Israel issued on Monday the highest travel warning for Istanbul and Foreign Minister Yair Lapid called on Israelis to avoid Turkey, a day after Ankara exposed an Iranian ring that had planned to carry out an attack against Israeli targets.
The Foreign Ministry's travel warning calls on Israeli citizens to avoid Turkey's largest city, and asks those currently in Istanbul to leave as quickly as possible.
The advisory states that there's no specific threat in connecting flights via Istanbul, as long as passengers don't leave the airport.
A mid-level travel warning has been issued for the rest of the country, urging Israelis to avoid non-essential trips.
Minister Lapid cited "a real and immediate danger," speaking shortly before the advisory was published, during a meeting of his Yesh Atid party. The attempted attacks, he added, "are directed at Israelis who go on vacation. They purposely choose Israeli citizens in order to kidnap or murder them. It could happen to anyone."
Officials involved in the process of amending the Israeli travel advisory said the new warning was meant to be released earlier, but talks to coordinate the move with Ankara delayed it.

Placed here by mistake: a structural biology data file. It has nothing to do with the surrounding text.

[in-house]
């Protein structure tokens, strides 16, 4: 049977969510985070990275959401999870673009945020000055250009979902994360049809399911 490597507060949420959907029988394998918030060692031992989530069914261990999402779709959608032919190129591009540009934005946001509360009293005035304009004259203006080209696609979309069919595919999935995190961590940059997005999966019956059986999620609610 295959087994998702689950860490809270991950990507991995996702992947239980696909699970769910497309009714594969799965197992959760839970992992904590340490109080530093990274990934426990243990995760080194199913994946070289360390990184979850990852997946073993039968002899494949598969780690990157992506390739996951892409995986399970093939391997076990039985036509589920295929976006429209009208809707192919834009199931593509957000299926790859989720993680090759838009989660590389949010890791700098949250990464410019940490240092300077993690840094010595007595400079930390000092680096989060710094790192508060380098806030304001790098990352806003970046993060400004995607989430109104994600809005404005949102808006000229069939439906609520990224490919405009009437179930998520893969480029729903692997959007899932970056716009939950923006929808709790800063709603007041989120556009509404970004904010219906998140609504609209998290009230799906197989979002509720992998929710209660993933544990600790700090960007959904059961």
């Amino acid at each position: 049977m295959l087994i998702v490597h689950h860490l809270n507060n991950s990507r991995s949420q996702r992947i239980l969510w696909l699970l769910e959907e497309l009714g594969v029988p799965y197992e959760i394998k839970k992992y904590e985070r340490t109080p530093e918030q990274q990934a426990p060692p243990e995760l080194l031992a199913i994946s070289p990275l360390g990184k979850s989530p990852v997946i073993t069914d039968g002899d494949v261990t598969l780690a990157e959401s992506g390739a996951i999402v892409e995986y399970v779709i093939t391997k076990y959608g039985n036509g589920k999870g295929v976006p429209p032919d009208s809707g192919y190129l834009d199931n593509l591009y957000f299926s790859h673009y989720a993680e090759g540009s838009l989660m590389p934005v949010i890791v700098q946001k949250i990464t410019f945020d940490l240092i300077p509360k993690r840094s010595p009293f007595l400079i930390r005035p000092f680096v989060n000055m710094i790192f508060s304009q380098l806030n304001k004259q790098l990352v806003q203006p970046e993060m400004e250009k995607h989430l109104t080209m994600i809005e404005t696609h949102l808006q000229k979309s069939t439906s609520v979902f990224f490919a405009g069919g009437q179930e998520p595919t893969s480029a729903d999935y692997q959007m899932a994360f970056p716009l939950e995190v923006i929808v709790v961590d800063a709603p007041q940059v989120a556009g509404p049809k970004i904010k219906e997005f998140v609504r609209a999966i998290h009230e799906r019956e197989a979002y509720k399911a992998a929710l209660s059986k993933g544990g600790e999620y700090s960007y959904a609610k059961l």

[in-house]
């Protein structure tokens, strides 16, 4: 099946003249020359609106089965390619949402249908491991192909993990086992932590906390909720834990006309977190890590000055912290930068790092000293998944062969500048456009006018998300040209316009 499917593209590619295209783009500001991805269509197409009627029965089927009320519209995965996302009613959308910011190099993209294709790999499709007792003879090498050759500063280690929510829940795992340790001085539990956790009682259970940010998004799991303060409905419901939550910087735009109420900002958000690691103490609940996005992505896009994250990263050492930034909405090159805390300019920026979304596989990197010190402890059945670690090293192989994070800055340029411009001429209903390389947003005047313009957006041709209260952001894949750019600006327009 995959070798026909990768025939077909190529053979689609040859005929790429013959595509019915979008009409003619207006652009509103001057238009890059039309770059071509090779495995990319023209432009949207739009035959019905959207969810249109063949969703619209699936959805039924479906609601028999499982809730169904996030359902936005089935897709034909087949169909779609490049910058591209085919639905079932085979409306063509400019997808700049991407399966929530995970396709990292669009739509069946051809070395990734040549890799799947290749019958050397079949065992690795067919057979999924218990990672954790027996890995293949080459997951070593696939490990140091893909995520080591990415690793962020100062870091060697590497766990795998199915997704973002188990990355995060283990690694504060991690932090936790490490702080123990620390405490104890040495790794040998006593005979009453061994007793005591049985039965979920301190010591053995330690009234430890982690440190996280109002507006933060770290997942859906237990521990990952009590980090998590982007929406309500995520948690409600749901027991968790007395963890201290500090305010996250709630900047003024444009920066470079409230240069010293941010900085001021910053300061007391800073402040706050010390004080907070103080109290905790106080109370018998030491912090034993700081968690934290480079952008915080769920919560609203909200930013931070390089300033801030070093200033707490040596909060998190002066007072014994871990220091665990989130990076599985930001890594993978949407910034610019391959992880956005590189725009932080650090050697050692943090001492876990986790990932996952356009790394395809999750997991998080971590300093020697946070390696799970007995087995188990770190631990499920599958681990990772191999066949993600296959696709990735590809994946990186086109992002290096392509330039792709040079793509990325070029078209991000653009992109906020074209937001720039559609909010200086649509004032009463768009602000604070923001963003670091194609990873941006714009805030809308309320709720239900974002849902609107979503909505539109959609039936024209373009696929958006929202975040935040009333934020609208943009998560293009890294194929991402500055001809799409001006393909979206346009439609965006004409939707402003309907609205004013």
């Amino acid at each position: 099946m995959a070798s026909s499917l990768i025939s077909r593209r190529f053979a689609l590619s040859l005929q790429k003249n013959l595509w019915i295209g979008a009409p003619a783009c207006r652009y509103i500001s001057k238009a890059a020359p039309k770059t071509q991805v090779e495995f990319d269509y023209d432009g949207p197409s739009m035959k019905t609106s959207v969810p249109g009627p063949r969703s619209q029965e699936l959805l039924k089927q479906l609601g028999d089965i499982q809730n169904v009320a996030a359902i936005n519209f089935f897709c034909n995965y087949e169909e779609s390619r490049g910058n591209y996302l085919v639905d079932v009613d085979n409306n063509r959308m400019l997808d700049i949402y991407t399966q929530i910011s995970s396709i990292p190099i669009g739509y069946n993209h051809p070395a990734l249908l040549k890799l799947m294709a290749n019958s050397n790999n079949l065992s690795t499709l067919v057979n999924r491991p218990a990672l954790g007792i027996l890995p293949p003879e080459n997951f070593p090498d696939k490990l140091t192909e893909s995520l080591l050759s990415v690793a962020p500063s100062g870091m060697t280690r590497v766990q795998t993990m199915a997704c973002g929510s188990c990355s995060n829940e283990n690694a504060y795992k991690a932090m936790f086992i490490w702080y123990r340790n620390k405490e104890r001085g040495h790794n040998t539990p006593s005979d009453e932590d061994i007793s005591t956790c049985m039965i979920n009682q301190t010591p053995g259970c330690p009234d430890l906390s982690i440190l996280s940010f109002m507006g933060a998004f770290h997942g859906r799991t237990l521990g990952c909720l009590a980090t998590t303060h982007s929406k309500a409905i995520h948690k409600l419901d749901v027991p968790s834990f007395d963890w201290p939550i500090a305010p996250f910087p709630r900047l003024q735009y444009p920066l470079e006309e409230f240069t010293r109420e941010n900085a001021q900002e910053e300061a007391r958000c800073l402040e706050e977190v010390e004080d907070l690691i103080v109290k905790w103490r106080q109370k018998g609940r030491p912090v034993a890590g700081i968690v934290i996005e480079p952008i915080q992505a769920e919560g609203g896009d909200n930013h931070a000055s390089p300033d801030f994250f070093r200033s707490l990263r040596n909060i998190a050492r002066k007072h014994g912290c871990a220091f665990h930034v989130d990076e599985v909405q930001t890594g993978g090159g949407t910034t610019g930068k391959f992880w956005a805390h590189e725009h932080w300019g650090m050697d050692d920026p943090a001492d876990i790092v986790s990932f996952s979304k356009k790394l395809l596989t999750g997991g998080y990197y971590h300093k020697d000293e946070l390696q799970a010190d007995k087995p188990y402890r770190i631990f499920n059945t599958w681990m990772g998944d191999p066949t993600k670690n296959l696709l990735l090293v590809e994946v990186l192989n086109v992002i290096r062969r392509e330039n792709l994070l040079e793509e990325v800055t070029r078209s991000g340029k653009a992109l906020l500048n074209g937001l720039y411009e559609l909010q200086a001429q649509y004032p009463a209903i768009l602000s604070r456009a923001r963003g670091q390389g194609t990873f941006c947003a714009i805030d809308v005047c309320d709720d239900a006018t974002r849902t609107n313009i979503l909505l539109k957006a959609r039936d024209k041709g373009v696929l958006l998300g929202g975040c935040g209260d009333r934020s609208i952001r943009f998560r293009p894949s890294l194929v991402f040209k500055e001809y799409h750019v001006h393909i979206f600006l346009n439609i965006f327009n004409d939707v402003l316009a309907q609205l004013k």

Lapid thanked the Turkish government for its efforts to protect Israeli citizens, and warned Iran that "Israel's long arm" will reach anyone who tries to harm its nationals.
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The Iranian plot, reported on Sunday, was uncovered following an Israeli tip-off to Turkish authorities about a month ago, an Israeli official said.
In recent days, following an uptick of Iranian activity on Turkish soil, Israel's defense establishment has begun dispensing advice on how to stay safe. These include identifying suspicious local residents in hotels or markets trying to make contact or invite Israelis on trips, detecting people who are trailing travelers and behaving such to avoid attracting attention.
Defense officials have also contacted Israelis already in Turkey and asked them to leave, but sources say that some tourists and businesspeople decided to stay there anyway.
In late May, Israel's National Security Council revised its travel warning to Turkey. The updated warning came amid Iranian threats that had followed the assassination of an Iranian Colonel Hassan Sayyad Khodaei. Iranians have attributed the killing of Khodaei, a senior member of Iran's Revolutionary Guards' Quds Force, to Israel.